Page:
Perhaps the injects caused moments of weakness or uncertainty, as various mood disorders and physical ailments have now been attributed to stilboestrol. And while he is recorded as throwing “such a jolly [tea] party” for a neighbour and her son four days before he died, he was found in the most macabre of circumstances: laying in bed with a half-eaten apple at his side.

If this sounds like fairy tale, don’t be mistaken, the past is a twisted and dark place, but there’s no denying the comparison to Turing’s death and the story of Snow White and The Seven Dwarves – Turing’s recorded favourite fairy tale. Novelist David Leavitt quotes that the mathematical genius took “an especially keen pleasure in the scene where the Wicked Queen immerses her apple in the poisonous brew.”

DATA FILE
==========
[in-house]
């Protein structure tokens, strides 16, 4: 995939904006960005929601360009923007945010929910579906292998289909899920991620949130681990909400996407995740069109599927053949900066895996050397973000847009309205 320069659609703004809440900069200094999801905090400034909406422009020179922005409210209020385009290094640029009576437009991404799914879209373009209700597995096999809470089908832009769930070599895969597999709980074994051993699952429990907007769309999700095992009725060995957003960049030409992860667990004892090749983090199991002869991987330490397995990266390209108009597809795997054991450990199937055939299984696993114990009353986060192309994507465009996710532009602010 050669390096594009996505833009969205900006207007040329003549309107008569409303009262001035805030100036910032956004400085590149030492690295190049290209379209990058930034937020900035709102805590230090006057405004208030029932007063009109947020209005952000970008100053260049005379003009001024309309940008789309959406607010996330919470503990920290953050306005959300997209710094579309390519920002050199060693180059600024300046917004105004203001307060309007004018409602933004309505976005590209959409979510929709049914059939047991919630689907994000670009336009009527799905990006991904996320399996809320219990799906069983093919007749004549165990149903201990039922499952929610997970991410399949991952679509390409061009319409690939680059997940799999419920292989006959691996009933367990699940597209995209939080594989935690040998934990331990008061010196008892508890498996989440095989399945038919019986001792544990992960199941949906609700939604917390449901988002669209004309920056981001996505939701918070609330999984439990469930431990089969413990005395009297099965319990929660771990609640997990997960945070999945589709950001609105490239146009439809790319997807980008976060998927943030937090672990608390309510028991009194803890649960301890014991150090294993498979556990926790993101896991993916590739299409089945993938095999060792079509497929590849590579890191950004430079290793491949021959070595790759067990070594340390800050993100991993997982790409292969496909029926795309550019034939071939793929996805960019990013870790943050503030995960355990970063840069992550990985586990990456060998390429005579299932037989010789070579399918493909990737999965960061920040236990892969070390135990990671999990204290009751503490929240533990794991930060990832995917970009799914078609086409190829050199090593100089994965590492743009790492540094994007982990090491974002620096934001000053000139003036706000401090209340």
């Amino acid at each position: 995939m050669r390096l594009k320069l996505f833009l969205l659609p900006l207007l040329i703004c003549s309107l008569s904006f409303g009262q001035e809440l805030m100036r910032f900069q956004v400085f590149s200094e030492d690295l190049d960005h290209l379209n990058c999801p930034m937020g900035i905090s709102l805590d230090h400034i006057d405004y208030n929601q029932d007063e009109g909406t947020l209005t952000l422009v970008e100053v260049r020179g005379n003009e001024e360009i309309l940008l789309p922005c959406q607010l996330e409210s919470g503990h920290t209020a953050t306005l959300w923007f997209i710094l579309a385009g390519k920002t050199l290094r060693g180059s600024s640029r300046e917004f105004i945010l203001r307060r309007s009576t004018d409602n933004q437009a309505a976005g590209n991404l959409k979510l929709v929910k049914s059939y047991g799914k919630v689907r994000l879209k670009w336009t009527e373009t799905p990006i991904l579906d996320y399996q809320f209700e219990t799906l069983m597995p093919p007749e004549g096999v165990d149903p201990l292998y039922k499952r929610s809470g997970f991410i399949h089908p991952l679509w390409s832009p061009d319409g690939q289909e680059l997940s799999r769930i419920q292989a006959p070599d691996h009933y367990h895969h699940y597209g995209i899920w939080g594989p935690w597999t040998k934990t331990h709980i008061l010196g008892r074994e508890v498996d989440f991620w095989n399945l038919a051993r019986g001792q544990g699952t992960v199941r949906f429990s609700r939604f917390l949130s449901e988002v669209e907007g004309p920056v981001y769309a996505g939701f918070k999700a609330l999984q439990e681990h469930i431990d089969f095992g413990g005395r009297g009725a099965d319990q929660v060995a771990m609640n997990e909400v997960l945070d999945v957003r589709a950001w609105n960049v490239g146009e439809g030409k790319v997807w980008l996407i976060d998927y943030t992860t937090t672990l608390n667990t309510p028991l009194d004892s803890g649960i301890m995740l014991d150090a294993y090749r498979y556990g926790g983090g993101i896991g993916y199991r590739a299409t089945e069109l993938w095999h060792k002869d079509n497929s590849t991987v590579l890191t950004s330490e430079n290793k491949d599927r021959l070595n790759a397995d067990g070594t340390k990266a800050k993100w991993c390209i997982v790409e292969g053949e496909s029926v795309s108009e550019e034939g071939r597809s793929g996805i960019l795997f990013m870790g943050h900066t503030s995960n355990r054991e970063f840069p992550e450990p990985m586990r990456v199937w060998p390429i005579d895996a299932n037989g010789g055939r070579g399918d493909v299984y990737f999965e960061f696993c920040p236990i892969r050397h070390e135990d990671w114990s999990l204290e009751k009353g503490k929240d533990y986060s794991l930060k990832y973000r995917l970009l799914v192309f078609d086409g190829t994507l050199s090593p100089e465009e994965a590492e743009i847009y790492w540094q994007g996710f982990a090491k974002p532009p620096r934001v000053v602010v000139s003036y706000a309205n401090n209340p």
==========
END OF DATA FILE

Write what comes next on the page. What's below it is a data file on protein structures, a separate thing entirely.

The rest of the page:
Many have speculated that Turing may have soaked the apple in poison as an homage to his favorite tale of dark pleasure and deceit, others (his mother particularly) have asserted that Turing was in fact just careless when it came to storing his lab chemicals. Whatever the truth may be, the circumstances surrounding Turing’s untimely demise are as fascinating as his science. His death was ruled a suicide, but recent discoveries seem to point in other directions.

Perhaps it was just a way to say good-bye to a cruel world, unwilling to accept the man, no matter how great his genius. He was but the innocent, and it was a truly unjust society that would poison the likes of such an incredible mind.

Luckily, Turing’s legacy lives on every we look. From this computer screen, to our televisions, and phones, the airplanes in the sky, the subway beneath my feet – all these things and more would not be possible without Turing’s ingenuity and courage to innovate.

Can we say ‘Hello 21st Century’!

Sincerely,

{theEye}

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{circa 1949.}